First and foremost, I identify as a Roman Catholic, I am no longer a practicing Catholic (as in I no longer go to mass every Sunday) but I am still very much a believer in God and faith is something that has always been a part of my life.
My relationship with my religion has been on and off; then off and on again. It’s been challenging and comforting. It’s been there whenever I needed it and I’ll always be thankful for that.
My Gran McElhinney was a passionate devout Catholic, she never missed mass on a Sunday, every day she would say her 3 o’clock prayer. You would be talking to her, her sofa-side clock would chime a nursery rhyme, and she would stop whatever she was doing (no matter where she was or who she was with) and she would recite her prayer. Finished with ‘Jesus, I trust in Thee’.
I was always in awe of my Gran’s faith. I always wished I was closer to God the way my Gran was. My generation is different, yeah I attended a Catholic school, but we were not taught religion the way they were in my Gran’s day. It wasn’t something we all lived by.
I was Baptised, I made my Confirmation, I went to Confession, I made my first Holy Communion – I did everything ‘by the book’ so to speak. I was, and still am, a Catholic.
When I was 16(ish) my friend came to me, she had always wanted to be a Catholic, growing up she was always in awe of my faith and would ask questions all of the time. She was brought up without having a faith set in stone for her and once she became an adolescent she decided she wanted to become a Catholic. And I was to be her Sponsor.
I was honoured, thrilled and most importantly blessed. I remember chapping my priest’s door for the first time with her, worrying about not having practiced in a while, I’m sure I was probably more nervous than my friend. Little did I know we would go on a journey together that would teach me more than I had ever been taught at school, at home or through religious education.
For roughly 1-2 years, my friend and I would meet at the Priest’s house every Monday evening, with a few friendly ladies from our local Parish who were very knowledgable and eager to get involved with everything we were doing. We went to various events through the church, and got to meet some pretty important people, it was such a remarkable journey and I was so pleased to be my friend’s sponsor.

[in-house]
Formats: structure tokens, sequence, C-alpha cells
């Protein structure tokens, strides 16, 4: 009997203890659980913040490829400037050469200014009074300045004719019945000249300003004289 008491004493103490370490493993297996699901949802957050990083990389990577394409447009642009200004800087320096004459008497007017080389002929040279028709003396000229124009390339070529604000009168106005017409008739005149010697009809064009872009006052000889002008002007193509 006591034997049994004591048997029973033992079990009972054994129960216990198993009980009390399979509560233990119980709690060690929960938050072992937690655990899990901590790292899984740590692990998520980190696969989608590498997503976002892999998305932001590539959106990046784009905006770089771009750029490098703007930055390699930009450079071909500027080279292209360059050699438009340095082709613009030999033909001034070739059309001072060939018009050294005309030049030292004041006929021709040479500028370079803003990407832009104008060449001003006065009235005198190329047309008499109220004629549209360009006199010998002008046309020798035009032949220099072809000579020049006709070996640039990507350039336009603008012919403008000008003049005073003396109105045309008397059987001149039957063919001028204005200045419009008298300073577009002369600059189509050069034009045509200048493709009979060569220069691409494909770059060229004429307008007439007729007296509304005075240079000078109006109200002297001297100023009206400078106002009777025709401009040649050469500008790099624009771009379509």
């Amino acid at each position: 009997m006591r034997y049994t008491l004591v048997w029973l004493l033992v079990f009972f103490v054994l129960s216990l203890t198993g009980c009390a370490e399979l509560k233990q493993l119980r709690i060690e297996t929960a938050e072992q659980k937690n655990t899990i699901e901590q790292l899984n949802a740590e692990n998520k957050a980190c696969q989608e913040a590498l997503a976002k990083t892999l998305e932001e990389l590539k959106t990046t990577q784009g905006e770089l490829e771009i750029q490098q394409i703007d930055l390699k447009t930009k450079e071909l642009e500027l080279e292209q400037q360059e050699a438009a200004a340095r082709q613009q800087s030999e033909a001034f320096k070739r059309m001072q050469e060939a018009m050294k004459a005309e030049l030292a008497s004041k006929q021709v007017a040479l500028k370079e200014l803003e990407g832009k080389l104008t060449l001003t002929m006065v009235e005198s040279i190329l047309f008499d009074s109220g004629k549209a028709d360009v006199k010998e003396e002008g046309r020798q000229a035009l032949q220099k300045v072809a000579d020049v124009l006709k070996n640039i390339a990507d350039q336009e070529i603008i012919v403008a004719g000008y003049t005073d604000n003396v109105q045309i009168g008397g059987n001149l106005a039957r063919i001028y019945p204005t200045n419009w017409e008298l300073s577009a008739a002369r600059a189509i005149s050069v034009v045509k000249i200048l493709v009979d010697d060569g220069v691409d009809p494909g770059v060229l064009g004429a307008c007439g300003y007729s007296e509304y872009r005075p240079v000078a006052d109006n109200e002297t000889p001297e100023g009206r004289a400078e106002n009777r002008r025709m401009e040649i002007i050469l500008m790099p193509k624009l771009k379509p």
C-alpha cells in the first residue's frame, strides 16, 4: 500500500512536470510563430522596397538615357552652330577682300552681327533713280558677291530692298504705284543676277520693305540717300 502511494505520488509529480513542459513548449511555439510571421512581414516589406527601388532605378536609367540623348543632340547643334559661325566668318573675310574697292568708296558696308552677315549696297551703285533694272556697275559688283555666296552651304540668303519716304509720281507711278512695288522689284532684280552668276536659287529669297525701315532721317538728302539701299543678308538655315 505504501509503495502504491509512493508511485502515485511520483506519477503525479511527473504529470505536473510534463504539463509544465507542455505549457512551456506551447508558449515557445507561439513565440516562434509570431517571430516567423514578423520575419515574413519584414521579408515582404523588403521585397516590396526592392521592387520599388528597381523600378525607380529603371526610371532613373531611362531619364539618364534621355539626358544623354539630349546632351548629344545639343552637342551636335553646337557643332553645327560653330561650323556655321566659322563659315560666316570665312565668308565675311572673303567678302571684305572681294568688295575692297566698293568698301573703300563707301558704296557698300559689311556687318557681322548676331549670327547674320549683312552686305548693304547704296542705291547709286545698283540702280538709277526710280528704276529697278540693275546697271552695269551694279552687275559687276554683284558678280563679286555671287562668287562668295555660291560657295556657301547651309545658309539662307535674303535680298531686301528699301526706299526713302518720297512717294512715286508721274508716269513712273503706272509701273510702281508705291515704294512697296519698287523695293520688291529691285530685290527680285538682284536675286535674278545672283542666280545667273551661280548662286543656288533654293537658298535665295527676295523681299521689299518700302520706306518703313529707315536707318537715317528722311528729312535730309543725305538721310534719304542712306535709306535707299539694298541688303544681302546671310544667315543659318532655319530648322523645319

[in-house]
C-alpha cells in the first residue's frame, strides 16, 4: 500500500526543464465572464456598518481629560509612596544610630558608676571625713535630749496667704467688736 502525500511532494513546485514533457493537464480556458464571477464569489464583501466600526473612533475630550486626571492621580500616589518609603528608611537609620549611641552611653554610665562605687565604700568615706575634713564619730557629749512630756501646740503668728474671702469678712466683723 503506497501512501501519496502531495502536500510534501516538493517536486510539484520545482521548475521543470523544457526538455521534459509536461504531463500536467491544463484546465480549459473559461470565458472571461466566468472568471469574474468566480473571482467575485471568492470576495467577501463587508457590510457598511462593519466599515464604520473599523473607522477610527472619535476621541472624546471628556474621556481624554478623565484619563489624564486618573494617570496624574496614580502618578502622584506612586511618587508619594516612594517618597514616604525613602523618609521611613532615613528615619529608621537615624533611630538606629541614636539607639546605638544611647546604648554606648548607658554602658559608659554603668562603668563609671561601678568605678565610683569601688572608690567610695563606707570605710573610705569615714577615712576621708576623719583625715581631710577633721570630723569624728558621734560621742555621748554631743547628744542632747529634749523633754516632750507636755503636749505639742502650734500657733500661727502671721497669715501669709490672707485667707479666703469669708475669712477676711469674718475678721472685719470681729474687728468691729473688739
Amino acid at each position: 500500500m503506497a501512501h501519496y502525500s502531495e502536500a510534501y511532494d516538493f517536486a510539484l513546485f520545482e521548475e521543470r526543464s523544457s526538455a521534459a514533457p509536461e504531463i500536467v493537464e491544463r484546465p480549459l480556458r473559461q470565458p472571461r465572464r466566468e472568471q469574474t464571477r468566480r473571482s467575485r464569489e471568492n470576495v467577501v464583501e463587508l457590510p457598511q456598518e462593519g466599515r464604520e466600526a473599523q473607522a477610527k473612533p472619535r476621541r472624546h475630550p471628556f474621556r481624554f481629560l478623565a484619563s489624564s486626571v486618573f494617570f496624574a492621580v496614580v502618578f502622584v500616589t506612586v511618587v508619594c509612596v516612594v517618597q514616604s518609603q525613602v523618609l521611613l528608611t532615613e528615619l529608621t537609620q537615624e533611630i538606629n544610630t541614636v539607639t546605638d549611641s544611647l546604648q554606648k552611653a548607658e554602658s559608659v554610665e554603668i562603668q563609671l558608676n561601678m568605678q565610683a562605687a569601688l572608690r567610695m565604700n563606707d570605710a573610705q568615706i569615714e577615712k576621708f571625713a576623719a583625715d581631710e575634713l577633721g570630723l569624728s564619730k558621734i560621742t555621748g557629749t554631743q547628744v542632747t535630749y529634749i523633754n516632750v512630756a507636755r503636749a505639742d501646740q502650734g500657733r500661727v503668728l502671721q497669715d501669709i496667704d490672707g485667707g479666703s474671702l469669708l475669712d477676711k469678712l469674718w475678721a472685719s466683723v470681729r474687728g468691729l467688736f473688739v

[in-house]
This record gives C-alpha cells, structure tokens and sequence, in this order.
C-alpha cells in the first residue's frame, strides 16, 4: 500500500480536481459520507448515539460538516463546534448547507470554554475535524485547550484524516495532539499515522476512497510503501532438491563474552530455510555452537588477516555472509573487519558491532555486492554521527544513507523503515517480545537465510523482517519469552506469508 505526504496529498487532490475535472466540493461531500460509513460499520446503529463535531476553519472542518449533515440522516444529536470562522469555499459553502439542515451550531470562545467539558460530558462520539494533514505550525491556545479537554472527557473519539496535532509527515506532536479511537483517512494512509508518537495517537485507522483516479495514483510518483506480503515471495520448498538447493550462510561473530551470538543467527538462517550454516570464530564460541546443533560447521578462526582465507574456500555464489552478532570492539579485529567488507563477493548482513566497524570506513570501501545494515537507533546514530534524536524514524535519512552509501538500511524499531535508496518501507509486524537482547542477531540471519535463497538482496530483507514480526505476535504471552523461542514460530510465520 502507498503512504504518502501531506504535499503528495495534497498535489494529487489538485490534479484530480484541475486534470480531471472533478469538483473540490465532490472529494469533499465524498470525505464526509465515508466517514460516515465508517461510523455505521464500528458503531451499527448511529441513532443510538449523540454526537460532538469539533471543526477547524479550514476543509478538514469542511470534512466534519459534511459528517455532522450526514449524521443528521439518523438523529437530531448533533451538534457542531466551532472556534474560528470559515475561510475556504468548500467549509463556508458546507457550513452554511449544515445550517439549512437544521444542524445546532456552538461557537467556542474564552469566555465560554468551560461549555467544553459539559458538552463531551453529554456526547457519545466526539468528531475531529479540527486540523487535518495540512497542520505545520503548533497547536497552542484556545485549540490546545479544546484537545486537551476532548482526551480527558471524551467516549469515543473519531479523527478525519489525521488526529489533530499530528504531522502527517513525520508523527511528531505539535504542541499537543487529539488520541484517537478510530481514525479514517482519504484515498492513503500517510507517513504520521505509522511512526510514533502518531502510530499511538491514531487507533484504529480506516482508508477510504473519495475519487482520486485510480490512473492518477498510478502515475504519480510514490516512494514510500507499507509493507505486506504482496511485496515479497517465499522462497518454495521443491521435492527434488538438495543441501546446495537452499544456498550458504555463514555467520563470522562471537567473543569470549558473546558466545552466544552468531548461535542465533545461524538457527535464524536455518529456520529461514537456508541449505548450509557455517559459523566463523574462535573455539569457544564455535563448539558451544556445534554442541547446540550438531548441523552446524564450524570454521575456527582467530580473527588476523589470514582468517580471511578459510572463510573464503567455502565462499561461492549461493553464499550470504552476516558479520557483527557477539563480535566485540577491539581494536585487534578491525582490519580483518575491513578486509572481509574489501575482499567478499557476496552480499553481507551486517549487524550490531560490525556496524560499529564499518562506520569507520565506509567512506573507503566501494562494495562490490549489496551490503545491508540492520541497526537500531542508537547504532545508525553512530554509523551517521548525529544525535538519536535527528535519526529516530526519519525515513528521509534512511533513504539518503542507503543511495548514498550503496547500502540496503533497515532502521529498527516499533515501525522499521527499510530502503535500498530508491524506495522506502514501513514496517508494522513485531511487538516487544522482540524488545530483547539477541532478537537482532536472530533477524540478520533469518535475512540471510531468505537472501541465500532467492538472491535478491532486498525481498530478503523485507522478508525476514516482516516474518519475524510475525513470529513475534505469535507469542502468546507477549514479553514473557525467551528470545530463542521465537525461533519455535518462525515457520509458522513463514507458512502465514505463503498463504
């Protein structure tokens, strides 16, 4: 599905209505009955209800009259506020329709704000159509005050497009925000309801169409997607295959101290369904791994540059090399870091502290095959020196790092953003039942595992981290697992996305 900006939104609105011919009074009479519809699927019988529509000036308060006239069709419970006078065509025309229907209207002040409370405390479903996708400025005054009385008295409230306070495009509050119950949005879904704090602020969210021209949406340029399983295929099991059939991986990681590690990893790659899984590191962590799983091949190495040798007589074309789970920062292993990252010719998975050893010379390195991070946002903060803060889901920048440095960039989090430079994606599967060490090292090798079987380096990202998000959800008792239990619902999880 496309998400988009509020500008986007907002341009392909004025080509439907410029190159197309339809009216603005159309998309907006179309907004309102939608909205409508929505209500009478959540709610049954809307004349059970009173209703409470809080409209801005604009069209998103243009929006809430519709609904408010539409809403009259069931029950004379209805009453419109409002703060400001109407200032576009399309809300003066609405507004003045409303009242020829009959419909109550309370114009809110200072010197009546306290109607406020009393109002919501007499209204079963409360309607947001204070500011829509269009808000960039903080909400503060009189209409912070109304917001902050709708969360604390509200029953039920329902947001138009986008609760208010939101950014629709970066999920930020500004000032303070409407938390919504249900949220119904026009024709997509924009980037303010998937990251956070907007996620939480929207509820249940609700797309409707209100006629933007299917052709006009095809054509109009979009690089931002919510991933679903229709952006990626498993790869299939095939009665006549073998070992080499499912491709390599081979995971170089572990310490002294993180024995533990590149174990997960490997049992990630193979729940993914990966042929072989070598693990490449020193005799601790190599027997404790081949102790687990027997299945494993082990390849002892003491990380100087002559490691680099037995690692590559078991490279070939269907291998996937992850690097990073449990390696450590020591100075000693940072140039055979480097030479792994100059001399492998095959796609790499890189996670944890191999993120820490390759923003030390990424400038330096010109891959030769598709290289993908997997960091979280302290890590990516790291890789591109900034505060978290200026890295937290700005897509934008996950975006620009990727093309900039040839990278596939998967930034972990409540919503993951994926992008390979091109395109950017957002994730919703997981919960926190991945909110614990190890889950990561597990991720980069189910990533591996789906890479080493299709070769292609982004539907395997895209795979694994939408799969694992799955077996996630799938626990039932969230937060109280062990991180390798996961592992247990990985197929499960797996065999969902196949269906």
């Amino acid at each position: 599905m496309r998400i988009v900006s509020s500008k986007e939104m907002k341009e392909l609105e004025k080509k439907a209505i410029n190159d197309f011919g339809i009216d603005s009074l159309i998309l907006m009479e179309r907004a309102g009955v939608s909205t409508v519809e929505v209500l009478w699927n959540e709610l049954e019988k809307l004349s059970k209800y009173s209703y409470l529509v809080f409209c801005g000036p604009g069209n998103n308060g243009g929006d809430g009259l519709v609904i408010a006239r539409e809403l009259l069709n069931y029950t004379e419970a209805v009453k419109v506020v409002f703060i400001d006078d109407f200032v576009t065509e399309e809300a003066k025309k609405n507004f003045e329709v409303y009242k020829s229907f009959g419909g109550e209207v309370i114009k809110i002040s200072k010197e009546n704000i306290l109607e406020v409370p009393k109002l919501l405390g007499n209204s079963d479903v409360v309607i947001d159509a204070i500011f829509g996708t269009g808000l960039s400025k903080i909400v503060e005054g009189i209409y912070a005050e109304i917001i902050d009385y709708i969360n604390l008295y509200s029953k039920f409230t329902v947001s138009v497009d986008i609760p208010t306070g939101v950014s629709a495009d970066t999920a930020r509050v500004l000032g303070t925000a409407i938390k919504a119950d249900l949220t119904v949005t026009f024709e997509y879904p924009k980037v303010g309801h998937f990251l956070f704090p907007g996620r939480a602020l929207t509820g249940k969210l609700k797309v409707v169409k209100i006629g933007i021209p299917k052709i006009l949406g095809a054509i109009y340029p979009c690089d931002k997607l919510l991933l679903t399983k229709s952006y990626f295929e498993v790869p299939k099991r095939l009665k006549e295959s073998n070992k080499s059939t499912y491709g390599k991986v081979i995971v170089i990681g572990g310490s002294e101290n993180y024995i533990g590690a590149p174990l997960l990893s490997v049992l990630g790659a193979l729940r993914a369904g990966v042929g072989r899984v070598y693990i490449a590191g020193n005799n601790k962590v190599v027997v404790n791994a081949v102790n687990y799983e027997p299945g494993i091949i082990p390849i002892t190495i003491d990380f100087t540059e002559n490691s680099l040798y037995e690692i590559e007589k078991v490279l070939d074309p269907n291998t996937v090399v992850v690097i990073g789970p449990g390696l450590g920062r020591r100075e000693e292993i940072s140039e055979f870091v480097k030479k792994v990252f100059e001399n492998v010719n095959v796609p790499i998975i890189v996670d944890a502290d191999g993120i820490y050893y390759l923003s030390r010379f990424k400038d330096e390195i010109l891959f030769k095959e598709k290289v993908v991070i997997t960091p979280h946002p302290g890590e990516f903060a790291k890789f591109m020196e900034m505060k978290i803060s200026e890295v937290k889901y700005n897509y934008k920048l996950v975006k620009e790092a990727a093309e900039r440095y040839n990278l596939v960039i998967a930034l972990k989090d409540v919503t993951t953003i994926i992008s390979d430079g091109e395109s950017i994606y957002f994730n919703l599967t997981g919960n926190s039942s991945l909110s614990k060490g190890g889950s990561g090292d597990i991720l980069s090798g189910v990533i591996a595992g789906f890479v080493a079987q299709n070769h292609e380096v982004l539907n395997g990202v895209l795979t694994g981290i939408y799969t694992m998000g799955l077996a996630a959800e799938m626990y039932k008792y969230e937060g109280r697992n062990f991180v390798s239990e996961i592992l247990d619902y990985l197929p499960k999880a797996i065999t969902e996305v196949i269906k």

My passion for my faith was at an all time high and I believed wholeheartedly. I wanted to get involved with everything. At school, I petitioned for religious education to be taken and taught more seriously, and at the age of 16 I even went and got a tattoo of a cross with ‘faith’ written above it on my inner wrist (not my finest moment). I was just so mezmorised that there was this whole community, waiting for me, that I had never had the courage to step foot into.
To cut a long story short, my friend finally became a Catholic, and it was such an emotional and proud day for me. I remembered that 9-year-old girl being so inquisitive and eager to know about my religion and as I watched her being welcomed in to my local Parish at the age of 17 after years of passion and dedication – I felt closer to God than ever.
Then I lost my Gran a couple of years later. I’ve wrote about this before in much more detail so I won’t say too much on it, as it breaks my heart, but you can imagine how much of a gap this left between God and I. I didn’t want to step foot in a church after my Gran’s funeral. I didn’t want to confide in God; I felt I had been robbed of the most special person in my life and I had nobody else to blame. I felt he had taken her away from me.
I know my Gran would never have wanted me to turn my back on my religion but every time I tried to pray at night or speak to God it hurt my heart. The pain from missing my Gran was too much and it definitely separated me from my religion. I guess there were other factors too, but I took a step back from it all, and that’s when I stopped practicing.
But I never fully stopped believing. I still believe in heaven. I still value my religion and identify as a Roman Catholic. I will always respect my faith and do my very best to bring my children up with the values that I was fortunate enough to have. The world is safer when you believe. If you don’t believe in God, or faith, believe in something.
My relationship with my religion has been a bumpy road, there is so much more I could write about this, but I’m afraid this post is become a bit lengthy and preachy for a blog post so I shall wrap this up here.